Next up is a composition that so far as I can tell is completely non-representational: a carved wooden pillar wearing a knit cap and topped by an iridescent ball towers over a rusted steel spring that encloses a rounded rod and sits on a flat stone. These forms connect in my head with others I’ve seen: totem pole, mortar and pestle, caduceus. However, none of those associations dominates. Instead, I found myself contemplating it as a composition of forms, textures, and colors. Although I’d be perfectly happy to see the whimsical goat again, I find it easier to imagine myself repeatedly lingering in front of this second sculpture, seeing it in new lights.
Unlike that second work, the mysteries of which I could quietly contemplate, the third work left my mind buzzing with questions. Its most visually striking element is a mixed-media combination of paint and collage applied to a flat-screen TV. The bright orange-red paint contrasts with the black frame and in turn allows the turquoise head of a fantastic creature to stand out. On the TV’s stand, a remote control has been painted with the word “Love” in bold white letters on a dark background.
Is the use of mixed media on a TV a pun on the word “media”? Should I note that the only point of clarity is love, literally spelled out in black and white? (OK, so maybe it’s a charcoal grey rather than black, but still.)
My questions didn’t end there, though. Looking down from the bright TV to the ground at the foot of its supporting wooden pedestal, I saw a mask and a pair of black shoes. How is it that they simultaneously reminded me of offerings left at a shrine and shoes taken off before entering a temple? Can one pair of shoes be both?
Had I lingered more, I am sure I would have generated more questions, rather than any answers. Perhaps that’s why instead of lingering, I resumed walking, south on Pierce and then east on Hennepin.
Although a short block on Hennepin brought me to Buchanan, I didn’t immediately turn northward. I needed first to explore the little bit of Hennepin that lies between Buchanan and 35W as well as the cul de sac of Lincoln and the portion of 10th Avenue that lies between Hennepin and the freeway, which is just large enough to hold a bus stop.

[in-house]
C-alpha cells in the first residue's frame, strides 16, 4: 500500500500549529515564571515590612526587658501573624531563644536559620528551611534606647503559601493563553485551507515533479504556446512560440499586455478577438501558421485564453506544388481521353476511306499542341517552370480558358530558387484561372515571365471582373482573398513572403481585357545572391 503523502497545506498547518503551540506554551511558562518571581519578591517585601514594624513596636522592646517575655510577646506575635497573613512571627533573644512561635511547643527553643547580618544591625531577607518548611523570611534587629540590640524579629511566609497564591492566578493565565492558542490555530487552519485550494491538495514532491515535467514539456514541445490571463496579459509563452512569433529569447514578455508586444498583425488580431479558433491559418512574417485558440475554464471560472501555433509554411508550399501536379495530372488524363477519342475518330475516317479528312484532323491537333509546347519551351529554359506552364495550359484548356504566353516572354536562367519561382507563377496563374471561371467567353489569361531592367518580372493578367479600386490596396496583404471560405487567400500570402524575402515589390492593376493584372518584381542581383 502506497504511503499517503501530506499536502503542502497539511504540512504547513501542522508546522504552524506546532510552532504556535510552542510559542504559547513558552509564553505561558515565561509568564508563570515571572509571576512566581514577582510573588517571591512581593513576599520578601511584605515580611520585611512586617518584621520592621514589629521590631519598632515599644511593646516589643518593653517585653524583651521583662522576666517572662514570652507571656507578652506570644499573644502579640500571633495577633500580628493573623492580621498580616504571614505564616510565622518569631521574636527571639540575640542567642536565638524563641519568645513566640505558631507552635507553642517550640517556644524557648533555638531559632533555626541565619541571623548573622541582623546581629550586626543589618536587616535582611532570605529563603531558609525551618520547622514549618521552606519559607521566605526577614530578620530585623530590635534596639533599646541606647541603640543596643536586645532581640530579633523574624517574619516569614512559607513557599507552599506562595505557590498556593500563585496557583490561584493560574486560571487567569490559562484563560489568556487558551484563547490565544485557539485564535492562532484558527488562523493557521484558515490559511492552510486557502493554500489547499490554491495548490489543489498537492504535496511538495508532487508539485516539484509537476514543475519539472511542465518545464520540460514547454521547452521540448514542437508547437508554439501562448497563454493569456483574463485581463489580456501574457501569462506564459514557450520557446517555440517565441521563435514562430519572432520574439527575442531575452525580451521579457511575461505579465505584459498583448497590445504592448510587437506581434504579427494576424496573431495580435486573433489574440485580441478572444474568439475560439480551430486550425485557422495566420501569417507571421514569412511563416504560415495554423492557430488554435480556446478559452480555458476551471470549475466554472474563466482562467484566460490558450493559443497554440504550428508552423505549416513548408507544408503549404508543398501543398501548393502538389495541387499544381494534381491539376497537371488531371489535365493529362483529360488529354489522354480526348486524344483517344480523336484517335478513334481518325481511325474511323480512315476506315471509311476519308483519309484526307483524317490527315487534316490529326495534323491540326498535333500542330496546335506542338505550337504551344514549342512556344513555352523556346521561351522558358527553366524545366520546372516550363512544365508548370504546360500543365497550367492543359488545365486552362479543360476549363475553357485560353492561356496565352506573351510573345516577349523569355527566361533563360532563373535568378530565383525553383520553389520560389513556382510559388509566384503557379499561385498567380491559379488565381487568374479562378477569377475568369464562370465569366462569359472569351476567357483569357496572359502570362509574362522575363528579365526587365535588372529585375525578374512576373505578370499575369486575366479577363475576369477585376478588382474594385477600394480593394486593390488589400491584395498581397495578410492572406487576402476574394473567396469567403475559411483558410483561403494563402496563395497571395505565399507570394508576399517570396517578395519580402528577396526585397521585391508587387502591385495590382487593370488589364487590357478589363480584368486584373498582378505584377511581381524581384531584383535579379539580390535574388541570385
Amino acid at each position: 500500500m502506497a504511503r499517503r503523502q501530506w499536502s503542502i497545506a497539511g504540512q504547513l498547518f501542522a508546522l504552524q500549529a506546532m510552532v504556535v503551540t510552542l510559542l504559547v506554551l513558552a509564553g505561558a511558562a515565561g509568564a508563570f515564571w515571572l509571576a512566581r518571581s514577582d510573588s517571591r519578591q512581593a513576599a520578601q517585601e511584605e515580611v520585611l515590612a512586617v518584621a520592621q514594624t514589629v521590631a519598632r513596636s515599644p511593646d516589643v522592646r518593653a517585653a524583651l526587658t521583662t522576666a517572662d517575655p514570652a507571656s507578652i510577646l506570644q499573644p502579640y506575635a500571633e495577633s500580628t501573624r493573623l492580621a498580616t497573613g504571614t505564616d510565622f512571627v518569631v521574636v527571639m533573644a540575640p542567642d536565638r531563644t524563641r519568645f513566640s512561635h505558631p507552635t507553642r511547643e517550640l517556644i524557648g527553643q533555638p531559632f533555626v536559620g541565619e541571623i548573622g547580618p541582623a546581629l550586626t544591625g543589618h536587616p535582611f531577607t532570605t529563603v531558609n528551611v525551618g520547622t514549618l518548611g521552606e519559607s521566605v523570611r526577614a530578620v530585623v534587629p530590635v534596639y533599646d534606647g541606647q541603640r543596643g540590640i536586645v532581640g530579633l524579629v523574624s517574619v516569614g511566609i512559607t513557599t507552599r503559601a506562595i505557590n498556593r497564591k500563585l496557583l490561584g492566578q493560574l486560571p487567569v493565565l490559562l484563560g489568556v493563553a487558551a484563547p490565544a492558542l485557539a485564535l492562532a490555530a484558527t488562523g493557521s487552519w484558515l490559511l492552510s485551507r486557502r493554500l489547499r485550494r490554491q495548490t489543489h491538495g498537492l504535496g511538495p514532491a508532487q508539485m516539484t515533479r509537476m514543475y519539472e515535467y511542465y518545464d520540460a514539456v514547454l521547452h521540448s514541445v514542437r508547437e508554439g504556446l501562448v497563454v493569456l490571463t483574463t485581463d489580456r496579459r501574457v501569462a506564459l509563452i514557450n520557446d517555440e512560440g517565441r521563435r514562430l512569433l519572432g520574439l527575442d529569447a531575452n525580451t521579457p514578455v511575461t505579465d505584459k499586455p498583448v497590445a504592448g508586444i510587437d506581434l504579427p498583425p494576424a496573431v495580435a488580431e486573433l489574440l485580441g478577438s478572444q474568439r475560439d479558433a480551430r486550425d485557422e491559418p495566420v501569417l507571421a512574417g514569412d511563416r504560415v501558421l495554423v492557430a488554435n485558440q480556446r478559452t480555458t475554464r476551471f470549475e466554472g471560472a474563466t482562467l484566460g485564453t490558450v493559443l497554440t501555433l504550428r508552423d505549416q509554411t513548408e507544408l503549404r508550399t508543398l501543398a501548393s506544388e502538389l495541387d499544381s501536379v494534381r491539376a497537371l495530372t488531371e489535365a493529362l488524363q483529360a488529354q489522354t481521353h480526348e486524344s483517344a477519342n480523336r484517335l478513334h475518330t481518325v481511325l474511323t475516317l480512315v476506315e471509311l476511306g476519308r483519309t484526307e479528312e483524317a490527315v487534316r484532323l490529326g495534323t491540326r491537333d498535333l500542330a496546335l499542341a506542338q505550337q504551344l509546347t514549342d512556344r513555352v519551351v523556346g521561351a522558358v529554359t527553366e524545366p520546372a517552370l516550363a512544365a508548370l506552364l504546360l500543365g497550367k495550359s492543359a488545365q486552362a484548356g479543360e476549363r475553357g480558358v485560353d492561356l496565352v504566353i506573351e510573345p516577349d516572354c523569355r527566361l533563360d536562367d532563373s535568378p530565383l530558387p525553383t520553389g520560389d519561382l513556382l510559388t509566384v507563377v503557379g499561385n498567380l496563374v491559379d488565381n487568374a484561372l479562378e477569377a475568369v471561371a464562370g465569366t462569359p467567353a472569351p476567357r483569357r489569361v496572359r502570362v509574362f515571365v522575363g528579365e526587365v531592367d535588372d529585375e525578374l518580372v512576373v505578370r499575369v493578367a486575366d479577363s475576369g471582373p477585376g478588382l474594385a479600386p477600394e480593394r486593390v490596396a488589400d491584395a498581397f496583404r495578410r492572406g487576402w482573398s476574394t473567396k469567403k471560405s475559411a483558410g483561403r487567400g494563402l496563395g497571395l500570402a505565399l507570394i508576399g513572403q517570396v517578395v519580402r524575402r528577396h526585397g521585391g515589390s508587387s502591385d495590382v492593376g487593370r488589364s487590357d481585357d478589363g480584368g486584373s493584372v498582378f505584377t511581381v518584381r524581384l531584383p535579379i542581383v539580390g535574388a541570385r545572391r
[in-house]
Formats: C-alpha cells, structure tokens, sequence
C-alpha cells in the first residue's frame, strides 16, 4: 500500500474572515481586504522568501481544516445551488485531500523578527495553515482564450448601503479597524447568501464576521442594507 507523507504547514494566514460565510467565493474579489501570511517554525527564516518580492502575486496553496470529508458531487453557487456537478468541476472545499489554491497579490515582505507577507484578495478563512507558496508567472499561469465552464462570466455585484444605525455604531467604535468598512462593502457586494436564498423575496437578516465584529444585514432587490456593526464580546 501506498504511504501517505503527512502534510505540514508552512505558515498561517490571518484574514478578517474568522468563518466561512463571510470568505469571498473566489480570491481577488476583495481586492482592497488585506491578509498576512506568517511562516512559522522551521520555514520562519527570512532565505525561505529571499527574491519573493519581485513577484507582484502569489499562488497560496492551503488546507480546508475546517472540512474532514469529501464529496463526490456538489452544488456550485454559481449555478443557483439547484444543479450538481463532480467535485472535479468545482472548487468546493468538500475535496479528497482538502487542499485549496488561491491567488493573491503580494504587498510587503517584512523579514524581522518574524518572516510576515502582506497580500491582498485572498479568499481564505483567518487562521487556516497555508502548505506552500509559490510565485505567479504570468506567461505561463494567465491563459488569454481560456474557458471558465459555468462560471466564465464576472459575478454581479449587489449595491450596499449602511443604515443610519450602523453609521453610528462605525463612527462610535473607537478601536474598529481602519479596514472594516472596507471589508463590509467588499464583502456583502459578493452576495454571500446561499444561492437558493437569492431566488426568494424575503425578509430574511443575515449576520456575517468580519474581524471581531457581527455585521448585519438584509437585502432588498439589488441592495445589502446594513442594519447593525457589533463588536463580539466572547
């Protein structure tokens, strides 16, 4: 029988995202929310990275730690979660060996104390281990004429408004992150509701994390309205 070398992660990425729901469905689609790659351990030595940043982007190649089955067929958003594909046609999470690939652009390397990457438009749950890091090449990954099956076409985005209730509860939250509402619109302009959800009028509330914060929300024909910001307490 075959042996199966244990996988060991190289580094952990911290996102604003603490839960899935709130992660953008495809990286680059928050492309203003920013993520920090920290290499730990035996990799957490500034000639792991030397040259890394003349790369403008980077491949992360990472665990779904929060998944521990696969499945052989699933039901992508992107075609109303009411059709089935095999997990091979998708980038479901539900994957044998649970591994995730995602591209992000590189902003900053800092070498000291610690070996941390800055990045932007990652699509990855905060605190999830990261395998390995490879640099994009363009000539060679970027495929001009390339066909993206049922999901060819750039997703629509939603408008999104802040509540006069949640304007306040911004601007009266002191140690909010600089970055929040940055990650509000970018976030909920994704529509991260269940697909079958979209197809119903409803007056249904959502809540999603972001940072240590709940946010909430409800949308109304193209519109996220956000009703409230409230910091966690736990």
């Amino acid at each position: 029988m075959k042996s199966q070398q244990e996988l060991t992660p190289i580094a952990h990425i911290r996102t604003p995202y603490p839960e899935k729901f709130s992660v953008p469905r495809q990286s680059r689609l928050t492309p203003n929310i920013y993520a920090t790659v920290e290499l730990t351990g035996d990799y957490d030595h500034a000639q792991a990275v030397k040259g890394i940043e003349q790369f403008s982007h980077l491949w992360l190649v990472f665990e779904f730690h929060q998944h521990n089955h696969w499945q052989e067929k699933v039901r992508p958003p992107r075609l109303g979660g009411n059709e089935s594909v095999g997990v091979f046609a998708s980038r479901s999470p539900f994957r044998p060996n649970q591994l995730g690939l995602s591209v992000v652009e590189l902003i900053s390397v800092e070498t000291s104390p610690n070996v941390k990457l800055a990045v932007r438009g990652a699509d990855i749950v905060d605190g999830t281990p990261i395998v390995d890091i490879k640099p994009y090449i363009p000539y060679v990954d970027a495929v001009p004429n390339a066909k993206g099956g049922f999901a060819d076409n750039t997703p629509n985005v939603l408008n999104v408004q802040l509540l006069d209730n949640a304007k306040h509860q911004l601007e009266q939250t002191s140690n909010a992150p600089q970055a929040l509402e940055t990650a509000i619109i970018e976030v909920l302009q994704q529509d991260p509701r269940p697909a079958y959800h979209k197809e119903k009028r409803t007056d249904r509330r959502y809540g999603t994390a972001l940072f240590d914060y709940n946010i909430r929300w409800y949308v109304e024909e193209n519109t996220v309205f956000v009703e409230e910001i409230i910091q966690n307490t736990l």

Just after crossing Buchanan on Hennepin I spotted a classic example of a light industrial building, complete with the name of its original tenant, the Boe Manufacturing Company:
I’m a sucker for signs of former companies and knew that as soon as I got home, I’d look up what it was that the Boe Manufacturing Company manufactured. The answer turns out to be equipment for auto service stations, such as this oil display device patented by Hans M. Boe himself:
Once I finished my side trip and headed north on Buchanan Street, I was able to bypass Winter and Spring streets, as neither of those extends east into the area between Buchanan and 35W. However, Summer street did provide me a little room for eastward exploration within the neighborhood boundary. From an automotive perspective, this is a cul de sac providing access only to the garages associated with 651 and 701 Buchanan. However, for a pedestrian it is more interesting: it is the gateway to a pedestrian bridge that flies over 35W to connect with Johnson Street in the Mid-City Industrial Area.
After completing Buchanan, I detoured eastward on Broadway as far as the freeway and then returned westward along it as far as Polk. This brought me along the northern border of Beltrami Park, which I had previously walked the western and eastern borders of. This time I took the opportunity to explore the park itself a bit. In keeping with the area’s Italian-American heritage, the northeastern portion of the park contains six bocce courts grouped into a two-court combination and another four-court combination:
Speaking of the Italian-American heritage, I found nearby the plaque presented by “Minneapolitans of Italian descent” explaining that the park was named for Giacomo Constantino Beltrami, whose “discovery of the source of the Mississippi River … through persistence, audacity, self-denial, and steadfast courage … contributed a fresh chapter to the already brilliant record of important discoveries in this new land by such gallant Italian explorers as Columbus, Amerigo Vespucci, the Cabots, and others.” (The Minnesota Historical Society describes Beltrami’s accomplishment a little differently: although in 1823 “Beltrami found what he believed was the source of the Mississippi and the Red River of the North” at Lake Julia, “The Mississippi’s true source at Lake Itasca remained unknown to Euro-Americans until an 1832 expedition led by Henry Schoolcraft.”)
Nor was this the only historical plaque in the area. Another helps explain the otherwise mysterious “Cemetery Street.” It turns out that “this park … in past days was Maple Hill Cemetery.” The plaque goes on to laude the “46 soldiers of the Grand Army of the Republic” who were buried there and to harumph about the “thoughtless actions” that “have deprived them of their right to individually marked and cherished graves.” Clearly there is a story here.